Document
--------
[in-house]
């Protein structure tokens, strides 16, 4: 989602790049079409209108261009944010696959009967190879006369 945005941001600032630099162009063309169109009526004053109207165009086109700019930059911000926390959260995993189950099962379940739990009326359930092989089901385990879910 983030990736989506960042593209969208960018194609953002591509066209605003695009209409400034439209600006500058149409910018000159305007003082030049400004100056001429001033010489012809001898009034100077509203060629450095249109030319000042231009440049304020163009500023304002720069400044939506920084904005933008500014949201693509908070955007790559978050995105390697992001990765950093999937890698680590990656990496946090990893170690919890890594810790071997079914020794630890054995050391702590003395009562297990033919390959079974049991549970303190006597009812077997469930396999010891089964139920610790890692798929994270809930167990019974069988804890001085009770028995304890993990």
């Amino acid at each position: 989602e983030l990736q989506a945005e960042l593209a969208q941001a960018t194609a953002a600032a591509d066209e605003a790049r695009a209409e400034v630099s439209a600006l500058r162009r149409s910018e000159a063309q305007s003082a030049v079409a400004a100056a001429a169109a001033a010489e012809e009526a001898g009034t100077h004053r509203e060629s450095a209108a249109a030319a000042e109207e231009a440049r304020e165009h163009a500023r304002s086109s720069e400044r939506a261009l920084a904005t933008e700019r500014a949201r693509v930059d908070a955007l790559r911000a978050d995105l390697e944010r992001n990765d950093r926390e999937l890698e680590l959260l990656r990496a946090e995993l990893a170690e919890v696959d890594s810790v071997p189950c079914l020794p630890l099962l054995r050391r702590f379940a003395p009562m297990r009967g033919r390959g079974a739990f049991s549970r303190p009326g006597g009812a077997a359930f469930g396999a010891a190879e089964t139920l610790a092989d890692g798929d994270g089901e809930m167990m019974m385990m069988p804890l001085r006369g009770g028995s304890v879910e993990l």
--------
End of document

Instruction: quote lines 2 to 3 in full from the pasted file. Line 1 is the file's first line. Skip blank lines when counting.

């Protein structure tokens, strides 16, 4: 989602790049079409209108261009944010696959009967190879006369 945005941001600032630099162009063309169109009526004053109207165009086109700019930059911000926390959260995993189950099962379940739990009326359930092989089901385990879910 983030990736989506960042593209969208960018194609953002591509066209605003695009209409400034439209600006500058149409910018000159305007003082030049400004100056001429001033010489012809001898009034100077509203060629450095249109030319000042231009440049304020163009500023304002720069400044939506920084904005933008500014949201693509908070955007790559978050995105390697992001990765950093999937890698680590990656990496946090990893170690919890890594810790071997079914020794630890054995050391702590003395009562297990033919390959079974049991549970303190006597009812077997469930396999010891089964139920610790890692798929994270809930167990019974069988804890001085009770028995304890993990």
């Amino acid at each position: 989602e983030l990736q989506a945005e960042l593209a969208q941001a960018t194609a953002a600032a591509d066209e605003a790049r695009a209409e400034v630099s439209a600006l500058r162009r149409s910018e000159a063309q305007s003082a030049v079409a400004a100056a001429a169109a001033a010489e012809e009526a001898g009034t100077h004053r509203e060629s450095a209108a249109a030319a000042e109207e231009a440049r304020e165009h163009a500023r304002s086109s720069e400044r939506a261009l920084a904005t933008e700019r500014a949201r693509v930059d908070a955007l790559r911000a978050d995105l390697e944010r992001n990765d950093r926390e999937l890698e680590l959260l990656r990496a946090e995993l990893a170690e919890v696959d890594s810790v071997p189950c079914l020794p630890l099962l054995r050391r702590f379940a003395p009562m297990r009967g033919r390959g079974a739990f049991s549970r303190p009326g006597g009812a077997a359930f469930g396999a010891a190879e089964t139920l610790a092989d890692g798929d994270g089901e809930m167990m019974m385990m069988p804890l001085r006369g009770g028995s304890v879910e993990l």